Honey, Take Me to Miami

What happened? Did we fall through a wormhole and miraculously reappear in Greenwich Village, or Back Bay, or South Beach?

No, we're simply at the Pershing/Belt nexus in the DeBaliviere neighborhood, long the home of dining daring and lots of sheer fun. Sunflour Cafe is still around the corner, but in days gone by, Cafe Alexander (ne the A&M Deli) brought St. Louis its introduction to Russian cooking in that same space and, over on Belt, then-wunderkind David Slay ran a tiny carryout place featuring his version of Puckish pizza.

The latest incarnation of culinary innovation in the neighborhood is the somewhat deceptively named Nik's Wine Bar, which occupies a postmodern shotgun shack of a space on Belt several doors north of the corner.

The area overall exudes a feeling of urban cool, but once you're inside, that accelerates to way cool. The long, narrow space seats maybe 50, with one set of tables aligned with a pewlike bench along the left wall and those on the right wall set with freestanding chairs. Large, brightly colored people paintings line both walls, but there are also numerous pieces of eye candy scattered throughout the space, such as the bizarre clock above the kitchen door, a wall-hung tie-dyed chair, the Christmas-light-adorned conical inverted wine rack, and of course the torn pair of men's undies serving as acoustic enhancement on the speaker at the rear of the bar.

Across from the bar is a fairly normal 400-some-bottle wine rack that gives the place its name and backs up its listing of many dozen bottles, priced generally in the $15-$35 range, from virtually all of the world's wine exporters: Argentina, Australia, Chile, France, Germany, Hungary, Italy, New Zealand, Portugal, South Africa, Spain. Domestically, the wine regions of California, Oregon, Washington and Missouri are represented.

But the marginal deception in the name is that this is simply a wine bar when in fact Nik's offers a breezy menu of items that can easily serve as appetizers or light entrees and, with just a little imagination, could easily be marketed as tapas. Like the wine list, the menu has influences from all over the world, many melded fusion-style into single dishes.

There really was no demarcation between first and second courses, so we just tried two flights of items that appealed to us. The toast etendue ($7) -- which, bien entendu, I thought was a typo until I looked it up in my Larousse and learned the word for "spread" -- was three pair of pieces of French bread, cut at a severe angle so that they were very long and thin, then topped with spreads of potent basil pesto, artichoke puree and rich kalamata olive. The hummus ($7) was an interesting variation on the Middle Eastern delicacy, with portobello mushrooms ground into the chickpea mash, which was spiced with basil, cumin, cinnamon, paprika and onion powder. The overall taste had more of a hint of sweetness than what I'd classify as a "standard" hummus, and the midsized bowlful was served with pieces of matzoh-like flatbread.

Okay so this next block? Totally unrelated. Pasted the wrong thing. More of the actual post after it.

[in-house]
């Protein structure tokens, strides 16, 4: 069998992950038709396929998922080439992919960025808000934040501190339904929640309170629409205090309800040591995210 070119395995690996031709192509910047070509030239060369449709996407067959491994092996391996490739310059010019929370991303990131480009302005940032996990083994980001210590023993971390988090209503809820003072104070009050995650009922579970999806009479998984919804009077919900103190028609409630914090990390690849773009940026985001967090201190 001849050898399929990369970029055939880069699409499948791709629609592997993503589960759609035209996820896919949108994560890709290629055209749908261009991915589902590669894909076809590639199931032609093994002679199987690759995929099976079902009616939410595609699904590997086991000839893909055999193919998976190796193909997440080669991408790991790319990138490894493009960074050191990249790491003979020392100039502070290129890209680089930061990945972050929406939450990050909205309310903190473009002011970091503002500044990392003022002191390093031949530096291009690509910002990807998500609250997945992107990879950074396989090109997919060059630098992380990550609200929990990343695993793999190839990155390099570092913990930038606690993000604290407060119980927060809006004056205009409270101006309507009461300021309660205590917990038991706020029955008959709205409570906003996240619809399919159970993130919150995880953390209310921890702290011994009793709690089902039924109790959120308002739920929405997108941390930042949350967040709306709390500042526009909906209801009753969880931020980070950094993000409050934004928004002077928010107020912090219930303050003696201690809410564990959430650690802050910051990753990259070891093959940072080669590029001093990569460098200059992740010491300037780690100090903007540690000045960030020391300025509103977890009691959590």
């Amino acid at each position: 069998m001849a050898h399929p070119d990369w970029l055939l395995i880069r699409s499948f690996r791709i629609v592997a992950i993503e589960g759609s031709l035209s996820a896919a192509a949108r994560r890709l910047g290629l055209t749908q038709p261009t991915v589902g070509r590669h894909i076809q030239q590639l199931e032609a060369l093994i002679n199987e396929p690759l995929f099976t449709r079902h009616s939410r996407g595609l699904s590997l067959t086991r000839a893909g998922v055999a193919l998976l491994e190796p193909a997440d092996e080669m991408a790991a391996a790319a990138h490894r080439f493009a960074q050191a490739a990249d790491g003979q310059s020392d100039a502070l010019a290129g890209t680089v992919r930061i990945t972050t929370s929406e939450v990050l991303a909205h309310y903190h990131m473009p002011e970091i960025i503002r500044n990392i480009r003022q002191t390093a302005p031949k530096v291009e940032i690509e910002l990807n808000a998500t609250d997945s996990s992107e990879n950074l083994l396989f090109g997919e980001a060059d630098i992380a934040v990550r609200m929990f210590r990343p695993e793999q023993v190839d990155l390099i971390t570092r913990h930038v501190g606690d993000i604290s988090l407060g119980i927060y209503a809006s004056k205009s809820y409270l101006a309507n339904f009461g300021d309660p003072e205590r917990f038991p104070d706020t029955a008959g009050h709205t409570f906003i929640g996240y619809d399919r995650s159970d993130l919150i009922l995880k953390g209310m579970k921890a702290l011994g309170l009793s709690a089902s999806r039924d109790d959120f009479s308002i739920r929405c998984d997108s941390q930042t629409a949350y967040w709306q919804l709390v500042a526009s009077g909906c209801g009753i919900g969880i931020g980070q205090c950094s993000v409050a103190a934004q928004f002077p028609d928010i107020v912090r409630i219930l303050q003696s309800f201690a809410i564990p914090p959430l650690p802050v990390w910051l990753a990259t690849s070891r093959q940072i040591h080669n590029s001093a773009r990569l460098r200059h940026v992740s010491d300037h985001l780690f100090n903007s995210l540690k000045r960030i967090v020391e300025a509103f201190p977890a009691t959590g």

In addition to looking like something out of Miami's South Beach district, Nik's Wine Bar blatantly borrows from that part of Funkytown with a dish called South Beach chicken ($8), which in turn seems to have its roots halfway around the world in Southeast Asia. It's a gingery, nutty paste of chicken, served spread down the center of about eight fresh leaves of romaine lettuce, which are then rolled over into a wrap and dipped into a brandy-and-spice-augmented soy sauce. Our other second course was the pasta of the day, an arrabiata ($9), which was a relatively small portion of thin spaghetti noodles coated but not saturated with a full-bodied tomato sauce with capers, artichoke hearts and feta cheese.

If you're going to go to a wine bar, you should certainly sample the wine, although we were also tempted by the several pages of imaginative cocktails, including a full selection of martinis (for example, the Artini Formerly Known as Prince, featuring an appropriately ambiguous mixture of Stolichnaya vodka, Chambord blackberry liqueur, pineapple juice and the ultimate in identity crises, a "grape maraschino cherry"). The drink menu is pretty much a humor magazine unto itself, even if you're not going to imbibe.

At any rate, wines are also available by the glass, with similarly pithy descriptions, and we chose the Enzo Boglietti Barbera D'Alba ($9.50 and actually worth it), described as having "legs like Shirley MacLaine, a body like Janet, kicking it up a notch like Emeril -- let Enzo breathe and strap yourself in." The description's a bit hyperbolic, perhaps, but the wine did feature an amazing nose of cherries and roses and a terrifically long finish.

I also have to give unqualified raves to Nik's Sexy Dessert ($5), which is worth a trip in and of itself. Sweet strawberries are served in a rich port-wine sauce with a dollop of heavy cream, and the whole thing is contained in a large corrugated cup of only barely sweet dark chocolate. Ooh, ooh, ooh.

And finally, if you go late Saturday afternoons, you might be treated, as we were, to a fabulous musician named Bob Dill who plays virtually every mouth instrument ever invented against a programmed synthesizer, wandering seamlessly from Claude Bolling to Herb Alpert and all points in between.

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